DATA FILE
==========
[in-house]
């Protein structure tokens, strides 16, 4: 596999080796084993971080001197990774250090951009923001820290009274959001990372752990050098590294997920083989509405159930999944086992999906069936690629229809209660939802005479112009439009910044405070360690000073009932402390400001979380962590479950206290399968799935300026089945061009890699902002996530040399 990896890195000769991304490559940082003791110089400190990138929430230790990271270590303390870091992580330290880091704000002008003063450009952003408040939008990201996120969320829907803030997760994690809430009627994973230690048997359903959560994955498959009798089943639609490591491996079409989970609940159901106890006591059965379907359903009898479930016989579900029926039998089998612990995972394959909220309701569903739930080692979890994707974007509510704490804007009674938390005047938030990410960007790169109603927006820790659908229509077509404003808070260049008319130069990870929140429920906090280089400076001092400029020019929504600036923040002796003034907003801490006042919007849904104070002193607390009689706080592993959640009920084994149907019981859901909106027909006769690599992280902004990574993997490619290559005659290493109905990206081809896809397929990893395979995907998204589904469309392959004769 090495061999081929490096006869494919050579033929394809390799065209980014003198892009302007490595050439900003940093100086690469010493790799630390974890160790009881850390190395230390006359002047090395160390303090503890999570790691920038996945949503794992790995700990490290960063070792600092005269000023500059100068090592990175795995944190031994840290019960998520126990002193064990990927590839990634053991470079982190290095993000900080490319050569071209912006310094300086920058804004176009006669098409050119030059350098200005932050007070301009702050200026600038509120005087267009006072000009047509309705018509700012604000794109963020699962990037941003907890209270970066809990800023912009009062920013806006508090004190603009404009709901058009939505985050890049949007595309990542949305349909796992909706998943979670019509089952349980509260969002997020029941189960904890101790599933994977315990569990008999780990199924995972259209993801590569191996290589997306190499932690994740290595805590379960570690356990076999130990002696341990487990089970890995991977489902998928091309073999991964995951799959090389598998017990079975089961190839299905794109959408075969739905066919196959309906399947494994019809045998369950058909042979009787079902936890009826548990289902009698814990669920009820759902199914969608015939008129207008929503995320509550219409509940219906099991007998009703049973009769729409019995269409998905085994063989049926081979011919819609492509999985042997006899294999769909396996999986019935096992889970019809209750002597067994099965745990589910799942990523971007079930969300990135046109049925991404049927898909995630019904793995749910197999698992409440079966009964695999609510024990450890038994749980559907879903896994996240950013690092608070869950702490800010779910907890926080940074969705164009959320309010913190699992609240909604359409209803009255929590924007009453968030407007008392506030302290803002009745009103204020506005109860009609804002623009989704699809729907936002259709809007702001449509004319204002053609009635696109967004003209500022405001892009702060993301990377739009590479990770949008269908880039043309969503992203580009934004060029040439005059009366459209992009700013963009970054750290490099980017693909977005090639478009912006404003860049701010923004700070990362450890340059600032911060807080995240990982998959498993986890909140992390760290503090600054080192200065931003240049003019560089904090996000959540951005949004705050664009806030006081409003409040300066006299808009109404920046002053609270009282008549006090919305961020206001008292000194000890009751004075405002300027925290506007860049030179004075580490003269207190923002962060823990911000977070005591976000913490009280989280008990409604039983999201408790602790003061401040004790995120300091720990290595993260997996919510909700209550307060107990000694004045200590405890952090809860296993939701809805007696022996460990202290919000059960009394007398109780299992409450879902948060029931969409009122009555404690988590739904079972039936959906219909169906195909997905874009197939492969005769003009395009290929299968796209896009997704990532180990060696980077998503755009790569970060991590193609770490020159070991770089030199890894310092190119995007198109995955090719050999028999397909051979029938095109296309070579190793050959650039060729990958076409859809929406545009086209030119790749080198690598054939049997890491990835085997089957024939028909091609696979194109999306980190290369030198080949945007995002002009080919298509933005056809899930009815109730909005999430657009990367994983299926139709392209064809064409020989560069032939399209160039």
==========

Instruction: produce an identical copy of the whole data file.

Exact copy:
[in-house]
């Protein structure tokens, strides 16, 4: 596999080796084993971080001197990774250090951009923001820290009274959001990372752990050098590294997920083989509405159930999944086992999906069936690629229809209660939802005479112009439009910044405070360690000073009932402390400001979380962590479950206290399968799935300026089945061009890699902002996530040399 990896890195000769991304490559940082003791110089400190990138929430230790990271270590303390870091992580330290880091704000002008003063450009952003408040939008990201996120969320829907803030997760994690809430009627994973230690048997359903959560994955498959009798089943639609490591491996079409989970609940159901106890006591059965379907359903009898479930016989579900029926039998089998612990995972394959909220309701569903739930080692979890994707974007509510704490804007009674938390005047938030990410960007790169109603927006820790659908229509077509404003808070260049008319130069990870929140429920906090280089400076001092400029020019929504600036923040002796003034907003801490006042919007849904104070002193607390009689706080592993959640009920084994149907019981859901909106027909006769690599992280902004990574993997490619290559005659290493109905990206081809896809397929990893395979995907998204589904469309392959004769 090495061999081929490096006869494919050579033929394809390799065209980014003198892009302007490595050439900003940093100086690469010493790799630390974890160790009881850390190395230390006359002047090395160390303090503890999570790691920038996945949503794992790995700990490290960063070792600092005269000023500059100068090592990175795995944190031994840290019960998520126990002193064990990927590839990634053991470079982190290095993000900080490319050569071209912006310094300086920058804004176009006669098409050119030059350098200005932050007070301009702050200026600038509120005087267009006072000009047509309705018509700012604000794109963020699962990037941003907890209270970066809990800023912009009062920013806006508090004190603009404009709901058009939505985050890049949007595309990542949305349909796992909706998943979670019509089952349980509260969002997020029941189960904890101790599933994977315990569990008999780990199924995972259209993801590569191996290589997306190499932690994740290595805590379960570690356990076999130990002696341990487990089970890995991977489902998928091309073999991964995951799959090389598998017990079975089961190839299905794109959408075969739905066919196959309906399947494994019809045998369950058909042979009787079902936890009826548990289902009698814990669920009820759902199914969608015939008129207008929503995320509550219409509940219906099991007998009703049973009769729409019995269409998905085994063989049926081979011919819609492509999985042997006899294999769909396996999986019935096992889970019809209750002597067994099965745990589910799942990523971007079930969300990135046109049925991404049927898909995630019904793995749910197999698992409440079966009964695999609510024990450890038994749980559907879903896994996240950013690092608070869950702490800010779910907890926080940074969705164009959320309010913190699992609240909604359409209803009255929590924007009453968030407007008392506030302290803002009745009103204020506005109860009609804002623009989704699809729907936002259709809007702001449509004319204002053609009635696109967004003209500022405001892009702060993301990377739009590479990770949008269908880039043309969503992203580009934004060029040439005059009366459209992009700013963009970054750290490099980017693909977005090639478009912006404003860049701010923004700070990362450890340059600032911060807080995240990982998959498993986890909140992390760290503090600054080192200065931003240049003019560089904090996000959540951005949004705050664009806030006081409003409040300066006299808009109404920046002053609270009282008549006090919305961020206001008292000194000890009751004075405002300027925290506007860049030179004075580490003269207190923002962060823990911000977070005591976000913490009280989280008990409604039983999201408790602790003061401040004790995120300091720990290595993260997996919510909700209550307060107990000694004045200590405890952090809860296993939701809805007696022996460990202290919000059960009394007398109780299992409450879902948060029931969409009122009555404690988590739904079972039936959906219909169906195909997905874009197939492969005769003009395009290929299968796209896009997704990532180990060696980077998503755009790569970060991590193609770490020159070991770089030199890894310092190119995007198109995955090719050999028999397909051979029938095109296309070579190793050959650039060729990958076409859809929406545009086209030119790749080198690598054939049997890491990835085997089957024939028909091609696979194109999306980190290369030198080949945007995002002009080919298509933005056809899930009815109730909005999430657009990367994983299926139709392209064809064409020989560069032939399209160039």